The benefits of openness are not limited to the hard sciences, said Brett Bobley, chief information officer at the National Endowment for the Humanities. For example, researchers who study ancient writings on stone and papyrus have built open databases that have accelerated the sharing of information. “This change has really impacted the whole community because people realize they can do research they couldn’t do before,” said Bobley at the kickoff event.

Cameron Neylon, advocacy director for PLOS, acknowledged that tensions exist in the world of scholarship, and that it’s difficult to predict where impact will come from in the future. But he suggested that systems can be constructed for research that leads to better outcomes.

“We don’t fund research without intent,” said Neylon. “We fund it because it will make the world a better place.” Funders can require researchers to communicate their work in ways that are open and encourage the sharing of knowledge. There should be a focus on the system and enabling the reuse of information, said Neylon.

In the second half of the program, the winners of the new Accelerating Science Award Program (ASAP) were announced and introduced. Hailing from Australia, Canada, and Germany, each of the scientists used, applied or remixed research published through Open Access to make a difference in society in a powerful way.

  • Matthew Todd, PhD., an organic chemist and senior lecturer at the University of Sydney, created the Open Source Malaria Consortium, using a crowdsourcing model to accelerate drug discovery to fight malaria, which kills more than 660,000 people every year.
  • Nitka Pant Pai, PhD., assistant professor in the department of medicine at McGill University Health Center, led a group of researchers that devised strategy and tailored a smartphone application to help educate and support patients taking an HIV self-test.
  • Daniel Mietchen, PhD., a researcher at the Natural History Museum in Berlin, developed a tool that scans Open Access articles to find video and audio files that can supplement journal articles to give readers a better visual understanding of openly available scientific research.

The award program, launched this summer and sponsored by several organizations including the Public Library of Science, Google, and the Wellcome Trust, attracted nearly 200 applications from 30 countries.  Each of the top projects received a $30,000 prize and another three received honorable mentions.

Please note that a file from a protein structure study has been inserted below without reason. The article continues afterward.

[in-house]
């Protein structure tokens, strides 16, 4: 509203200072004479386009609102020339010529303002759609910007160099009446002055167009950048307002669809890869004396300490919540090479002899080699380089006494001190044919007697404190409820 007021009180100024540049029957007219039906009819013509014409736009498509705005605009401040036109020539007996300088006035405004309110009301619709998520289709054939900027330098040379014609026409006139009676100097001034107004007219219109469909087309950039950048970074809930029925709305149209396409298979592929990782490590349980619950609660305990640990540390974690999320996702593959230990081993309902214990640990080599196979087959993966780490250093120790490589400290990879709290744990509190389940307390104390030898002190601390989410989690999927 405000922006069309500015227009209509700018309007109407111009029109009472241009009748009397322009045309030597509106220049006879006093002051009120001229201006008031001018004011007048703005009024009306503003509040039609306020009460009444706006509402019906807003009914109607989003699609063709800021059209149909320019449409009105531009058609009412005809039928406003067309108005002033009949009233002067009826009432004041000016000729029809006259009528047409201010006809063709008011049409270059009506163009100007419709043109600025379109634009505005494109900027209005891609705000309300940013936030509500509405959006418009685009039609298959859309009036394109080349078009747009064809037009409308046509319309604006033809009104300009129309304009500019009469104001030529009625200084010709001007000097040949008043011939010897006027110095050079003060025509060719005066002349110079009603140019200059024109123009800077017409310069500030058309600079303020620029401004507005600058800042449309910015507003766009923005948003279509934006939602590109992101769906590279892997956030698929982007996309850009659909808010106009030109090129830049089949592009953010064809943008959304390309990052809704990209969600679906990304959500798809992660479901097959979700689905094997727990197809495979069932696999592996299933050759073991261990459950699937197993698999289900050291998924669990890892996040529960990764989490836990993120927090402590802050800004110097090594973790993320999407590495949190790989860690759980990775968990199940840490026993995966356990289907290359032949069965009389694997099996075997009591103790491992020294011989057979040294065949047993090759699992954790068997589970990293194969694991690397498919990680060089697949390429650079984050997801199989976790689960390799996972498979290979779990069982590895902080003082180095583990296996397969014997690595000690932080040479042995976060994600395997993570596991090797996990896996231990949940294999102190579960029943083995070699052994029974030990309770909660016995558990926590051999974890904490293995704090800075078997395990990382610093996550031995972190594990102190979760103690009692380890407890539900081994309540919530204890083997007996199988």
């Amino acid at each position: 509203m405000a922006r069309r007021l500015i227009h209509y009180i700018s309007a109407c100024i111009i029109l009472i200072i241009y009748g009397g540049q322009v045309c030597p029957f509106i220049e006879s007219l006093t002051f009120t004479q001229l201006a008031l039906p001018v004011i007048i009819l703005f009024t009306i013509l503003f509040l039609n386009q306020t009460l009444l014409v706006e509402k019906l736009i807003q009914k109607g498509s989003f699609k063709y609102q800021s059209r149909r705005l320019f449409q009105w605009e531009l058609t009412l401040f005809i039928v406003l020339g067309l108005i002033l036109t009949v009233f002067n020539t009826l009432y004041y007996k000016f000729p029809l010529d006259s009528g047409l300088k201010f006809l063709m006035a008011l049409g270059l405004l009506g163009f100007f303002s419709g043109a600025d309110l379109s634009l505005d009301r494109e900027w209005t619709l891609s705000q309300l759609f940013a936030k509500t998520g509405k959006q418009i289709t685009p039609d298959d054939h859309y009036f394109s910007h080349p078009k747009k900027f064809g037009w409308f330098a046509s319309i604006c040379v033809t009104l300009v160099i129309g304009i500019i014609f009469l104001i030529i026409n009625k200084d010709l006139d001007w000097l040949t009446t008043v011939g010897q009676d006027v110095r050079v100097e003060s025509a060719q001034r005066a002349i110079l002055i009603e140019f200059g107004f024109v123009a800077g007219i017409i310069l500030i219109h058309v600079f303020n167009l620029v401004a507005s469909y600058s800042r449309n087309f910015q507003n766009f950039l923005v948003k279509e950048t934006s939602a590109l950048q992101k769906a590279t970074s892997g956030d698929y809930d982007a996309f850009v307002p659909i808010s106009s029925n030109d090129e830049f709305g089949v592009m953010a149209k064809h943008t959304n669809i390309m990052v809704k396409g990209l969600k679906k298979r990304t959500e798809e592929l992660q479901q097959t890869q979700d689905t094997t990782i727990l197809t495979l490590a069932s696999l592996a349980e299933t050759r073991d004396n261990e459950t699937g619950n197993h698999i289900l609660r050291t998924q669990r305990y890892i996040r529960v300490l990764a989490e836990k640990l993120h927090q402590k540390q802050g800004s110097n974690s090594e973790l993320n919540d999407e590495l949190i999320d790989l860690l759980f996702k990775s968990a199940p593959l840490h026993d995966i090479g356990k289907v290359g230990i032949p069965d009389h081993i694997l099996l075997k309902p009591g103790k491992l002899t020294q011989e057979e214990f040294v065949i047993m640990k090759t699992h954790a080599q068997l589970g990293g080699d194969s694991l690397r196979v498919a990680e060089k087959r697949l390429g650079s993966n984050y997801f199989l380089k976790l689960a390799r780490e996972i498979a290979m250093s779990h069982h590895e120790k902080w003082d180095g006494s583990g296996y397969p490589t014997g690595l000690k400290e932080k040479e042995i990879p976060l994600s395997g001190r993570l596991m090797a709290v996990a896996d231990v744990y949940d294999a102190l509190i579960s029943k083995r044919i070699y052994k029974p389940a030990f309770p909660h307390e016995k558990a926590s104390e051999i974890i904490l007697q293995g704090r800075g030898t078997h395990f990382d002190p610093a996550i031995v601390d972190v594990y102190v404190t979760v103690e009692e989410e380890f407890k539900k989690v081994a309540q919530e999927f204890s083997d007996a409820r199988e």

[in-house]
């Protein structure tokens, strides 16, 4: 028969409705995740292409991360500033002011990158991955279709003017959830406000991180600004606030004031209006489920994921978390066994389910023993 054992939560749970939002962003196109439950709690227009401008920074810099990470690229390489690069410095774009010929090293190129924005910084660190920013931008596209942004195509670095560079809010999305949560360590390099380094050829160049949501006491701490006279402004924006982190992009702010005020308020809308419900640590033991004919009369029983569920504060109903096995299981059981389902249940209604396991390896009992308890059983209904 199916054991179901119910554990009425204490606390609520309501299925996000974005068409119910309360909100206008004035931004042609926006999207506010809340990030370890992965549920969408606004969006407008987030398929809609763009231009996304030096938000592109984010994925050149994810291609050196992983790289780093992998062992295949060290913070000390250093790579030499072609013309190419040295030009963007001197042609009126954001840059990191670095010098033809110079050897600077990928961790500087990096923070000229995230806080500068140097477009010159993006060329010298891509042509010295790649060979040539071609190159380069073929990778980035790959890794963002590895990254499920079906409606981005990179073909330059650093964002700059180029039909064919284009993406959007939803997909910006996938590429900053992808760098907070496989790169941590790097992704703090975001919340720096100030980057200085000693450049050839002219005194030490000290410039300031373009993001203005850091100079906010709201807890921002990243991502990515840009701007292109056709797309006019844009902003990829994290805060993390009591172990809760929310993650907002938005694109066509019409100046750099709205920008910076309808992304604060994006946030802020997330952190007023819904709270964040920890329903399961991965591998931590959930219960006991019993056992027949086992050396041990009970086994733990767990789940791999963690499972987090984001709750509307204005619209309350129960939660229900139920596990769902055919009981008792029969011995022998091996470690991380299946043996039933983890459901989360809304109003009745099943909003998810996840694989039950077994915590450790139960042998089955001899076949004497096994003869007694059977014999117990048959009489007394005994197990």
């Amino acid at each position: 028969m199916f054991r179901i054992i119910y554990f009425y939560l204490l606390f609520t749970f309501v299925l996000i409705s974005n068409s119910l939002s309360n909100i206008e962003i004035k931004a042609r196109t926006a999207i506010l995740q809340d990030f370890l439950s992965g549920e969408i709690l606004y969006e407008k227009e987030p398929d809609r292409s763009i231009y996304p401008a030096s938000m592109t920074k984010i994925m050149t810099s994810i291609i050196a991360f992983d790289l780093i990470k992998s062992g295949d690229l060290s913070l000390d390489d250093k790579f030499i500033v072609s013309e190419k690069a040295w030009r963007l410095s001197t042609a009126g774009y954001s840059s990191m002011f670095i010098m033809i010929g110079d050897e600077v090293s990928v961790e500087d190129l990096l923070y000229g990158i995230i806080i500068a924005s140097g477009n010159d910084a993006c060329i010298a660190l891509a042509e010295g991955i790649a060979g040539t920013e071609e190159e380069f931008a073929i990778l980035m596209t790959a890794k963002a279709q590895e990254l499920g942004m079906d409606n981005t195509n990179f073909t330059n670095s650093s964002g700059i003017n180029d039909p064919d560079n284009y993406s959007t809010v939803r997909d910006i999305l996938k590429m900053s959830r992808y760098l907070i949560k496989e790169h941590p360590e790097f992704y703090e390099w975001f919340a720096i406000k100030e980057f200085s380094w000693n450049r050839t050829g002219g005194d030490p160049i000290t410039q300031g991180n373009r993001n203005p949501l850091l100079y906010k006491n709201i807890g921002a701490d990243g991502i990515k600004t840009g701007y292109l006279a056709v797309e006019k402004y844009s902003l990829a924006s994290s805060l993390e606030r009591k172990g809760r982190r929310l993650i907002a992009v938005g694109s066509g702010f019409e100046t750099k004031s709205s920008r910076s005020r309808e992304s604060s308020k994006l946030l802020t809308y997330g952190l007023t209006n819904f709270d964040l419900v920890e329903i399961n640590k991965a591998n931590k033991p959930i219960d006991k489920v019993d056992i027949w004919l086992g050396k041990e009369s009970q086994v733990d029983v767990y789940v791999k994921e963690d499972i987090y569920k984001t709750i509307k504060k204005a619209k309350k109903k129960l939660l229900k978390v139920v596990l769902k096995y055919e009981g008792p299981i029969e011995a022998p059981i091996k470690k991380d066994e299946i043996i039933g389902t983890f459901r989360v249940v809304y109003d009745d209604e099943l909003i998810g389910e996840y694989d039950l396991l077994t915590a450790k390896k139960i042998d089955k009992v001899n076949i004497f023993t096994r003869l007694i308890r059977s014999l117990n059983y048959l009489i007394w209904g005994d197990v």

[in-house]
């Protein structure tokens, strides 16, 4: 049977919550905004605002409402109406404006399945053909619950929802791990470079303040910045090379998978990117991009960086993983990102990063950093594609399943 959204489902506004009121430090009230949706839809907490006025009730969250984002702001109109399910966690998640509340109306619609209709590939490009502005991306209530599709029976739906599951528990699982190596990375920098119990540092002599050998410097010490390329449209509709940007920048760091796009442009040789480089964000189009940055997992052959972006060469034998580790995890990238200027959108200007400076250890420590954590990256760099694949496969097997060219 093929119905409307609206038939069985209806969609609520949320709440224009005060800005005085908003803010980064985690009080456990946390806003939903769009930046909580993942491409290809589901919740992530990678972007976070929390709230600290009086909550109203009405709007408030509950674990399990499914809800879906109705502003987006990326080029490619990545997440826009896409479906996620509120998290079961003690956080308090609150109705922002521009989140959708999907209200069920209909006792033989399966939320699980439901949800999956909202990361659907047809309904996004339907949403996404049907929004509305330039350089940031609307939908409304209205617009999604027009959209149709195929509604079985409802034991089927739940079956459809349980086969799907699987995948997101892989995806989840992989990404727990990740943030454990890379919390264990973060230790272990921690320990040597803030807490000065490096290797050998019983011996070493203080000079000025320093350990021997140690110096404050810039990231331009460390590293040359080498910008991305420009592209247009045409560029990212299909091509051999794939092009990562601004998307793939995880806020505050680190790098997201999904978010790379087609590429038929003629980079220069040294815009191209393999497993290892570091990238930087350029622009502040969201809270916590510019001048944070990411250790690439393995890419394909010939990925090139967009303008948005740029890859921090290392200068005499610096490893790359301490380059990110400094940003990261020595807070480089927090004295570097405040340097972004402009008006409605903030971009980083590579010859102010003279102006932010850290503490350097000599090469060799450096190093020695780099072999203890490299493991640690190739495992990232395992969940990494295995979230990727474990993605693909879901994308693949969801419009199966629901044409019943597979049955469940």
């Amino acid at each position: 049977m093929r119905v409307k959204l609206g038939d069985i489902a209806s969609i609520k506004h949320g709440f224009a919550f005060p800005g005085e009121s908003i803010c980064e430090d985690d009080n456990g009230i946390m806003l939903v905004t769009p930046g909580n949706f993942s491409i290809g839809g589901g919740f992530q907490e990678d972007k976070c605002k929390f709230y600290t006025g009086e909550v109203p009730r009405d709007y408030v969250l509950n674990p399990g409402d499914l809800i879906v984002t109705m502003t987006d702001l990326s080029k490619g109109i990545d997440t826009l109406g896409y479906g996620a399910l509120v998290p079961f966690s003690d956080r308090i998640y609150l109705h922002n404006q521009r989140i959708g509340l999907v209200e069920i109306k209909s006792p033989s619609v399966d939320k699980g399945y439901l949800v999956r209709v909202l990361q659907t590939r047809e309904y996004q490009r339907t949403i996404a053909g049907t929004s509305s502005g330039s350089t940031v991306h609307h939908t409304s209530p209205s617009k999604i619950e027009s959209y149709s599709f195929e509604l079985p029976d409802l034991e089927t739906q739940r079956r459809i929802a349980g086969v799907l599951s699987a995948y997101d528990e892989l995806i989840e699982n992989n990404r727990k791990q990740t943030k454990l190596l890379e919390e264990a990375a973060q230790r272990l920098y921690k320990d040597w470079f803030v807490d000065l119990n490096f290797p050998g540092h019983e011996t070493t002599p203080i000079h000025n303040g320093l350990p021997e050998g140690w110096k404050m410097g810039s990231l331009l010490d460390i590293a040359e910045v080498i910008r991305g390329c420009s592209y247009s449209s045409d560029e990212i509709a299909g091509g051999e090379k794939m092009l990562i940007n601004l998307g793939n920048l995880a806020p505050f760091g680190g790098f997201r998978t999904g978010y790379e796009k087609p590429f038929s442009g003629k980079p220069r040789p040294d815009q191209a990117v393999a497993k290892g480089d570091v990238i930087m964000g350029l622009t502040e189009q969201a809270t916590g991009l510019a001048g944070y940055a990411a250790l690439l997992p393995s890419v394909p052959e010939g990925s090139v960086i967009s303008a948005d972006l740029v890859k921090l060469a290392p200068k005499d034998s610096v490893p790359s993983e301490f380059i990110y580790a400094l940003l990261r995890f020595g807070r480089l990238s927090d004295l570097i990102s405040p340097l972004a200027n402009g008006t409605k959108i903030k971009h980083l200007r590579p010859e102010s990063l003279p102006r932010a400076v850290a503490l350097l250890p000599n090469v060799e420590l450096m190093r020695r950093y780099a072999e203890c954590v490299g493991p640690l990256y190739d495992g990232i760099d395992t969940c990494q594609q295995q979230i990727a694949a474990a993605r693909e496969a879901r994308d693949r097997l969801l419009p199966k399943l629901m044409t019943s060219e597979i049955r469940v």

“Together their stories reinforce the central message that Open Access is good for science, good for business, and good for the public,” said Elizabeth Marincola, chief executive officer of PLOS at the event. “It eliminates artificial and unnecessary constraints and barriers for the dissemination of research findings. That means that every scientist, every student, and every citizen can benefit from any study.”

In a discussion after receiving their awards, the three winners explained how their projects were only possible because researchers had freely shared information in the spirit of advancing science. They also shared their hope for the future using this model.

Pai said patients were empowered by the HIV self-test approach and she feels it could be adapted for other potentially treatable infections, such as hepatitis C, and credited Open Access for helping her find the information necessary to develop the test.

“I am one of the biggest advocates of Open Access,” said Pai. “There is so much energy in giving and sharing knowledge. This is like a circle of giving and receiving…that’s the beauty of Open Access. It has great momentum. It has a noble mission. It will just grow in years to come.”

Every day, Todd said he is eager each morning to see what contributions researchers from around the world have offered overnight through the discussion of open data.

“It makes me excited about science in the way I was as a kid,” he told the World Bank audience. As word spreads about the thrill of discovery through Open Access, Todd said he expects more people will decide to share information freely.

A video of the full event is available here. To see what kinds of events took place across the globe visit www.openaccessweek.org